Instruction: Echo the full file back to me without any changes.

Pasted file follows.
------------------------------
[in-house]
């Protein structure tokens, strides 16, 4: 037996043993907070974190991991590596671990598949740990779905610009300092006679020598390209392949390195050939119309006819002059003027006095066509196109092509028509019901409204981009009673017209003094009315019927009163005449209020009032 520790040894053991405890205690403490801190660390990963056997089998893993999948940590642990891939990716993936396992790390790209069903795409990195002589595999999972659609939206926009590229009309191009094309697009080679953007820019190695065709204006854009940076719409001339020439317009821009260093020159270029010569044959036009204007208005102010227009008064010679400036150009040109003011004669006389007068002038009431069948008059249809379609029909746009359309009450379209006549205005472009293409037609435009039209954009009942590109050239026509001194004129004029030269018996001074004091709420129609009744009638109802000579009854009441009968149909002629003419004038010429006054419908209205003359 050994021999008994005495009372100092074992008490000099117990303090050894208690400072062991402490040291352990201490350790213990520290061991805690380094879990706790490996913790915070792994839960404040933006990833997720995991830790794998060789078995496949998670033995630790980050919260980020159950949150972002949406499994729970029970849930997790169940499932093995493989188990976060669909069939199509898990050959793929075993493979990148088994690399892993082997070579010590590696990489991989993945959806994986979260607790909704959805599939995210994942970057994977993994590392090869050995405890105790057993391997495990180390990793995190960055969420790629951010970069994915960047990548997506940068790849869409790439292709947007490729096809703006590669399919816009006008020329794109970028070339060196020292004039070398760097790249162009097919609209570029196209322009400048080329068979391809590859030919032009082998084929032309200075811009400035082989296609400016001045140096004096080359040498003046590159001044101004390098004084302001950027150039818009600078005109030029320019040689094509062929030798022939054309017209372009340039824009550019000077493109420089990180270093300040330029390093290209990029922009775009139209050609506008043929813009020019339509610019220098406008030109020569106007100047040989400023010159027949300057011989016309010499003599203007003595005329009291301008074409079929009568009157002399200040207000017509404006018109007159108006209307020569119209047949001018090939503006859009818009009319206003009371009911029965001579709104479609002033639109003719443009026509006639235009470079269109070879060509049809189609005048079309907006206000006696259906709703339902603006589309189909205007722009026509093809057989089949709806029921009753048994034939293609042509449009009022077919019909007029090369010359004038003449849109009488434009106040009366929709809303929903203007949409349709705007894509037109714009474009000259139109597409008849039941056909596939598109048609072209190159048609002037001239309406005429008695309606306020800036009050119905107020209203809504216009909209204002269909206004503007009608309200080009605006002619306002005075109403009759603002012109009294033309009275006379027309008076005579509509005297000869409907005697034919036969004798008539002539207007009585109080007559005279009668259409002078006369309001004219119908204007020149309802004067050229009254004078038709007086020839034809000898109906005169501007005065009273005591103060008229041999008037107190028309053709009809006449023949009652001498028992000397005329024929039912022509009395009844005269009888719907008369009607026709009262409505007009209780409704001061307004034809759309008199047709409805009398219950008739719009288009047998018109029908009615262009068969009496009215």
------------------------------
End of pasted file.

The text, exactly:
[in-house]
């Protein structure tokens, strides 16, 4: 037996043993907070974190991991590596671990598949740990779905610009300092006679020598390209392949390195050939119309006819002059003027006095066509196109092509028509019901409204981009009673017209003094009315019927009163005449209020009032 520790040894053991405890205690403490801190660390990963056997089998893993999948940590642990891939990716993936396992790390790209069903795409990195002589595999999972659609939206926009590229009309191009094309697009080679953007820019190695065709204006854009940076719409001339020439317009821009260093020159270029010569044959036009204007208005102010227009008064010679400036150009040109003011004669006389007068002038009431069948008059249809379609029909746009359309009450379209006549205005472009293409037609435009039209954009009942590109050239026509001194004129004029030269018996001074004091709420129609009744009638109802000579009854009441009968149909002629003419004038010429006054419908209205003359 050994021999008994005495009372100092074992008490000099117990303090050894208690400072062991402490040291352990201490350790213990520290061991805690380094879990706790490996913790915070792994839960404040933006990833997720995991830790794998060789078995496949998670033995630790980050919260980020159950949150972002949406499994729970029970849930997790169940499932093995493989188990976060669909069939199509898990050959793929075993493979990148088994690399892993082997070579010590590696990489991989993945959806994986979260607790909704959805599939995210994942970057994977993994590392090869050995405890105790057993391997495990180390990793995190960055969420790629951010970069994915960047990548997506940068790849869409790439292709947007490729096809703006590669399919816009006008020329794109970028070339060196020292004039070398760097790249162009097919609209570029196209322009400048080329068979391809590859030919032009082998084929032309200075811009400035082989296609400016001045140096004096080359040498003046590159001044101004390098004084302001950027150039818009600078005109030029320019040689094509062929030798022939054309017209372009340039824009550019000077493109420089990180270093300040330029390093290209990029922009775009139209050609506008043929813009020019339509610019220098406008030109020569106007100047040989400023010159027949300057011989016309010499003599203007003595005329009291301008074409079929009568009157002399200040207000017509404006018109007159108006209307020569119209047949001018090939503006859009818009009319206003009371009911029965001579709104479609002033639109003719443009026509006639235009470079269109070879060509049809189609005048079309907006206000006696259906709703339902603006589309189909205007722009026509093809057989089949709806029921009753048994034939293609042509449009009022077919019909007029090369010359004038003449849109009488434009106040009366929709809303929903203007949409349709705007894509037109714009474009000259139109597409008849039941056909596939598109048609072209190159048609002037001239309406005429008695309606306020800036009050119905107020209203809504216009909209204002269909206004503007009608309200080009605006002619306002005075109403009759603002012109009294033309009275006379027309008076005579509509005297000869409907005697034919036969004798008539002539207007009585109080007559005279009668259409002078006369309001004219119908204007020149309802004067050229009254004078038709007086020839034809000898109906005169501007005065009273005591103060008229041999008037107190028309053709009809006449023949009652001498028992000397005329024929039912022509009395009844005269009888719907008369009607026709009262409505007009209780409704001061307004034809759309008199047709409805009398219950008739719009288009047998018109029908009615262009068969009496009215």